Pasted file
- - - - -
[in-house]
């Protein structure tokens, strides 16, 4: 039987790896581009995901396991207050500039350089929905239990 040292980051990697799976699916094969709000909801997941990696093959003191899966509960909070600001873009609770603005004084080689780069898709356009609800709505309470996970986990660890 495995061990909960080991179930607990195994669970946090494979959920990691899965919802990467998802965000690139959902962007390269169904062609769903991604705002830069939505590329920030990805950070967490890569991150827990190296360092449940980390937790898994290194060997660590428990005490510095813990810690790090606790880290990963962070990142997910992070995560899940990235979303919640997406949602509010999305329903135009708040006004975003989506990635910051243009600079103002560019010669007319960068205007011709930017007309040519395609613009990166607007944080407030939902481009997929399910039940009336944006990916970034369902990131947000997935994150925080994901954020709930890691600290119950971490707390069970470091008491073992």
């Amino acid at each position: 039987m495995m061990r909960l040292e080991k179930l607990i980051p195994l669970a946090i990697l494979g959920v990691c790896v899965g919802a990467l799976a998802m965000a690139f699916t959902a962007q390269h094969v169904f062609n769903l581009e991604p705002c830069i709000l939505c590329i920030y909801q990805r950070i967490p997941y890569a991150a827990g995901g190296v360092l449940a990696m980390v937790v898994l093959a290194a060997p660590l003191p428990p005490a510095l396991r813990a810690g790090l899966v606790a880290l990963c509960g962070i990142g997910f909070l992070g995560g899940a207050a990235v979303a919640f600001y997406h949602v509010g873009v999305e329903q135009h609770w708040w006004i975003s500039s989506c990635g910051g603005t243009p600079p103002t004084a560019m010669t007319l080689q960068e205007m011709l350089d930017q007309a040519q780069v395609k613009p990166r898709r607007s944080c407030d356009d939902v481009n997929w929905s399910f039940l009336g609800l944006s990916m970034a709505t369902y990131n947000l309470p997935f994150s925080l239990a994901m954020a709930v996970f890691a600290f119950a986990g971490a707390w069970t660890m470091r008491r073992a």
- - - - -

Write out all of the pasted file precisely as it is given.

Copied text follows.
[in-house]
């Protein structure tokens, strides 16, 4: 039987790896581009995901396991207050500039350089929905239990 040292980051990697799976699916094969709000909801997941990696093959003191899966509960909070600001873009609770603005004084080689780069898709356009609800709505309470996970986990660890 495995061990909960080991179930607990195994669970946090494979959920990691899965919802990467998802965000690139959902962007390269169904062609769903991604705002830069939505590329920030990805950070967490890569991150827990190296360092449940980390937790898994290194060997660590428990005490510095813990810690790090606790880290990963962070990142997910992070995560899940990235979303919640997406949602509010999305329903135009708040006004975003989506990635910051243009600079103002560019010669007319960068205007011709930017007309040519395609613009990166607007944080407030939902481009997929399910039940009336944006990916970034369902990131947000997935994150925080994901954020709930890691600290119950971490707390069970470091008491073992």
């Amino acid at each position: 039987m495995m061990r909960l040292e080991k179930l607990i980051p195994l669970a946090i990697l494979g959920v990691c790896v899965g919802a990467l799976a998802m965000a690139f699916t959902a962007q390269h094969v169904f062609n769903l581009e991604p705002c830069i709000l939505c590329i920030y909801q990805r950070i967490p997941y890569a991150a827990g995901g190296v360092l449940a990696m980390v937790v898994l093959a290194a060997p660590l003191p428990p005490a510095l396991r813990a810690g790090l899966v606790a880290l990963c509960g962070i990142g997910f909070l992070g995560g899940a207050a990235v979303a919640f600001y997406h949602v509010g873009v999305e329903q135009h609770w708040w006004i975003s500039s989506c990635g910051g603005t243009p600079p103002t004084a560019m010669t007319l080689q960068e205007m011709l350089d930017q007309a040519q780069v395609k613009p990166r898709r607007s944080c407030d356009d939902v481009n997929w929905s399910f039940l009336g609800l944006s990916m970034a709505t369902y990131n947000l309470p997935f994150s925080l239990a994901m954020a709930v996970f890691a600290f119950a986990g971490a707390w069970t660890m470091r008491r073992a």